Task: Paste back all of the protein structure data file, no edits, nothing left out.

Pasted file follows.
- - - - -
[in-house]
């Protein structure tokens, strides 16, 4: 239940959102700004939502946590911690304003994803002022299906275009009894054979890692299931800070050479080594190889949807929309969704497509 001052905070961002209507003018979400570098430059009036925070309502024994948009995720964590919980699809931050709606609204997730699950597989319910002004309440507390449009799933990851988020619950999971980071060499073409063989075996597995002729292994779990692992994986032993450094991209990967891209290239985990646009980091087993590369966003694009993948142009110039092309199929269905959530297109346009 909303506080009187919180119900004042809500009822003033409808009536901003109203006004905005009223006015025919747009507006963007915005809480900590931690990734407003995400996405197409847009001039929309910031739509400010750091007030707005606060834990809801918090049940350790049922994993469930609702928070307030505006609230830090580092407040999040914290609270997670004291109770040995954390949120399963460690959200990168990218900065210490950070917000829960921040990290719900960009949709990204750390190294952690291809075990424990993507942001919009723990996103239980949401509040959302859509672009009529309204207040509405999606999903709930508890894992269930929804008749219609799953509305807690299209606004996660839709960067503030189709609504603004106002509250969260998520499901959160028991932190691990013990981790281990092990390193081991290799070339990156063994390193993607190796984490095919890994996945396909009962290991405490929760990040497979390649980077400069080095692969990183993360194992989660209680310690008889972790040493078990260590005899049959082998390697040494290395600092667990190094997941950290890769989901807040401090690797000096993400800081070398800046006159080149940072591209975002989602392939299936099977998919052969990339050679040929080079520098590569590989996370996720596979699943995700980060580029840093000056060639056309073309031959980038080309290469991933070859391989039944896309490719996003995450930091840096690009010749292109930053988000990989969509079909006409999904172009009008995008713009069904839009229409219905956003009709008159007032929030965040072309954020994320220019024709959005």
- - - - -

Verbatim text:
[in-house]
């Protein structure tokens, strides 16, 4: 239940959102700004939502946590911690304003994803002022299906275009009894054979890692299931800070050479080594190889949807929309969704497509 001052905070961002209507003018979400570098430059009036925070309502024994948009995720964590919980699809931050709606609204997730699950597989319910002004309440507390449009799933990851988020619950999971980071060499073409063989075996597995002729292994779990692992994986032993450094991209990967891209290239985990646009980091087993590369966003694009993948142009110039092309199929269905959530297109346009 909303506080009187919180119900004042809500009822003033409808009536901003109203006004905005009223006015025919747009507006963007915005809480900590931690990734407003995400996405197409847009001039929309910031739509400010750091007030707005606060834990809801918090049940350790049922994993469930609702928070307030505006609230830090580092407040999040914290609270997670004291109770040995954390949120399963460690959200990168990218900065210490950070917000829960921040990290719900960009949709990204750390190294952690291809075990424990993507942001919009723990996103239980949401509040959302859509672009009529309204207040509405999606999903709930508890894992269930929804008749219609799953509305807690299209606004996660839709960067503030189709609504603004106002509250969260998520499901959160028991932190691990013990981790281990092990390193081991290799070339990156063994390193993607190796984490095919890994996945396909009962290991405490929760990040497979390649980077400069080095692969990183993360194992989660209680310690008889972790040493078990260590005899049959082998390697040494290395600092667990190094997941950290890769989901807040401090690797000096993400800081070398800046006159080149940072591209975002989602392939299936099977998919052969990339050679040929080079520098590569590989996370996720596979699943995700980060580029840093000056060639056309073309031959980038080309290469991933070859391989039944896309490719996003995450930091840096690009010749292109930053988000990989969509079909006409999904172009009008995008713009069904839009229409219905956003009709008159007032929030965040072309954020994320220019024709959005």